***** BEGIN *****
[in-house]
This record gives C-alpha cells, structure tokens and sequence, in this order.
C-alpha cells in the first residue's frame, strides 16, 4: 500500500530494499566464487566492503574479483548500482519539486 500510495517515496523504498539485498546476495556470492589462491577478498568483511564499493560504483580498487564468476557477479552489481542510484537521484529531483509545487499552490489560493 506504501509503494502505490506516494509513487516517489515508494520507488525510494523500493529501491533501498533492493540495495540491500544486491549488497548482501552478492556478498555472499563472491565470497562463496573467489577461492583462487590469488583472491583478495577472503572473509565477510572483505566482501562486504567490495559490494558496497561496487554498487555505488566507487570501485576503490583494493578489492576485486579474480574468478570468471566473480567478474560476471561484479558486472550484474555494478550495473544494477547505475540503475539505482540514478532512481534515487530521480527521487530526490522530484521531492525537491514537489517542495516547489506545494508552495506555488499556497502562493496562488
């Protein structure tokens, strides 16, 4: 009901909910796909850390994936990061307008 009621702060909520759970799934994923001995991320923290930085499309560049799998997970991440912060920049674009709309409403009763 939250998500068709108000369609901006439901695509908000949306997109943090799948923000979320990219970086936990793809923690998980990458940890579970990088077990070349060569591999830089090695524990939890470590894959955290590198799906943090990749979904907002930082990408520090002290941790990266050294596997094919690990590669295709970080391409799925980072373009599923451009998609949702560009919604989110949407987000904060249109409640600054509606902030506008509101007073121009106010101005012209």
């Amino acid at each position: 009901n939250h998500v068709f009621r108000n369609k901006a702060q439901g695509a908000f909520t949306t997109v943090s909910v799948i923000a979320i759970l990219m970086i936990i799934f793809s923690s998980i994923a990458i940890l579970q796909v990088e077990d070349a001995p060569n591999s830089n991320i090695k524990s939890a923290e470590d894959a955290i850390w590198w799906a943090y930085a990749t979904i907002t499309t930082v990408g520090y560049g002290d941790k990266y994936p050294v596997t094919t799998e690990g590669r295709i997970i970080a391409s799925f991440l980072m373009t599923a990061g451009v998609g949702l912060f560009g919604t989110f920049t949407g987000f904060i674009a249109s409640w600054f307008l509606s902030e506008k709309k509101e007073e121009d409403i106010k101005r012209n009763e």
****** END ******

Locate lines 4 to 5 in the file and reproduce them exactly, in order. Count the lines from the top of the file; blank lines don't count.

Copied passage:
């Protein structure tokens, strides 16, 4: 009901909910796909850390994936990061307008 009621702060909520759970799934994923001995991320923290930085499309560049799998997970991440912060920049674009709309409403009763 939250998500068709108000369609901006439901695509908000949306997109943090799948923000979320990219970086936990793809923690998980990458940890579970990088077990070349060569591999830089090695524990939890470590894959955290590198799906943090990749979904907002930082990408520090002290941790990266050294596997094919690990590669295709970080391409799925980072373009599923451009998609949702560009919604989110949407987000904060249109409640600054509606902030506008509101007073121009106010101005012209």
């Amino acid at each position: 009901n939250h998500v068709f009621r108000n369609k901006a702060q439901g695509a908000f909520t949306t997109v943090s909910v799948i923000a979320i759970l990219m970086i936990i799934f793809s923690s998980i994923a990458i940890l579970q796909v990088e077990d070349a001995p060569n591999s830089n991320i090695k524990s939890a923290e470590d894959a955290i850390w590198w799906a943090y930085a990749t979904i907002t499309t930082v990408g520090y560049g002290d941790k990266y994936p050294v596997t094919t799998e690990g590669r295709i997970i970080a391409s799925f991440l980072m373009t599923a990061g451009v998609g949702l912060f560009g919604t989110f920049t949407g987000f904060i674009a249109s409640w600054f307008l509606s902030e506008k709309k509101e007073e121009d409403i106010k101005r012209n009763e």